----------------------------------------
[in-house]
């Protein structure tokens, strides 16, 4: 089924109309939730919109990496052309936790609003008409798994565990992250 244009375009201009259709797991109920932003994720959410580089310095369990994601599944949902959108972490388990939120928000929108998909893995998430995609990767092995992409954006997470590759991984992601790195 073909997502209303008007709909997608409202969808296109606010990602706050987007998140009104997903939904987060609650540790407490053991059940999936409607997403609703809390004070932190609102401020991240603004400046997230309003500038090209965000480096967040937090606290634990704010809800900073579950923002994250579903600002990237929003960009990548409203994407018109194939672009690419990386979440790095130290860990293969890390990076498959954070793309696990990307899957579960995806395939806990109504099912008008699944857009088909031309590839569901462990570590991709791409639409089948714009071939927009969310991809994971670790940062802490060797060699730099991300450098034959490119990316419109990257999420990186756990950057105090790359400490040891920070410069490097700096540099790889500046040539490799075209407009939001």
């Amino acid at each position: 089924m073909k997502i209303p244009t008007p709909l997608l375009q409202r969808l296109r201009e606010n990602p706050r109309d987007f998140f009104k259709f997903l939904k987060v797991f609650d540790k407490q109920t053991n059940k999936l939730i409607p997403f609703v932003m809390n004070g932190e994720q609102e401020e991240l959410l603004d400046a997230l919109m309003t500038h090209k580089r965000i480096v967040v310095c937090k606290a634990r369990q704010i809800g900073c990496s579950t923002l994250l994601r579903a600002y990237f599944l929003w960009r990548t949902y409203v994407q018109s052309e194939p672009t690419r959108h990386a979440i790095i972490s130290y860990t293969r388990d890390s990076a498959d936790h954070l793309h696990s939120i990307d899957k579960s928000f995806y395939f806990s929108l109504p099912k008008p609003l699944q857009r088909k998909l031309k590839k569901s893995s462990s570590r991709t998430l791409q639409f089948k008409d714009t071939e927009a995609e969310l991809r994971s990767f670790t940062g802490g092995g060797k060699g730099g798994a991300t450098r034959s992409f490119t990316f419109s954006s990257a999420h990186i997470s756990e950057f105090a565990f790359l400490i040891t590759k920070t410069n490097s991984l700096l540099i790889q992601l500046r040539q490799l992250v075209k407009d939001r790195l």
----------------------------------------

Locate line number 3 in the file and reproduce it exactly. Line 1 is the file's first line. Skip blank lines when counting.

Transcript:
């Amino acid at each position: 089924m073909k997502i209303p244009t008007p709909l997608l375009q409202r969808l296109r201009e606010n990602p706050r109309d987007f998140f009104k259709f997903l939904k987060v797991f609650d540790k407490q109920t053991n059940k999936l939730i409607p997403f609703v932003m809390n004070g932190e994720q609102e401020e991240l959410l603004d400046a997230l919109m309003t500038h090209k580089r965000i480096v967040v310095c937090k606290a634990r369990q704010i809800g900073c990496s579950t923002l994250l994601r579903a600002y990237f599944l929003w960009r990548t949902y409203v994407q018109s052309e194939p672009t690419r959108h990386a979440i790095i972490s130290y860990t293969r388990d890390s990076a498959d936790h954070l793309h696990s939120i990307d899957k579960s928000f995806y395939f806990s929108l109504p099912k008008p609003l699944q857009r088909k998909l031309k590839k569901s893995s462990s570590r991709t998430l791409q639409f089948k008409d714009t071939e927009a995609e969310l991809r994971s990767f670790t940062g802490g092995g060797k060699g730099g798994a991300t450098r034959s992409f490119t990316f419109s954006s990257a999420h990186i997470s756990e950057f105090a565990f790359l400490i040891t590759k920070t410069n490097s991984l700096l540099i790889q992601l500046r040539q490799l992250v075209k407009d939001r790195l």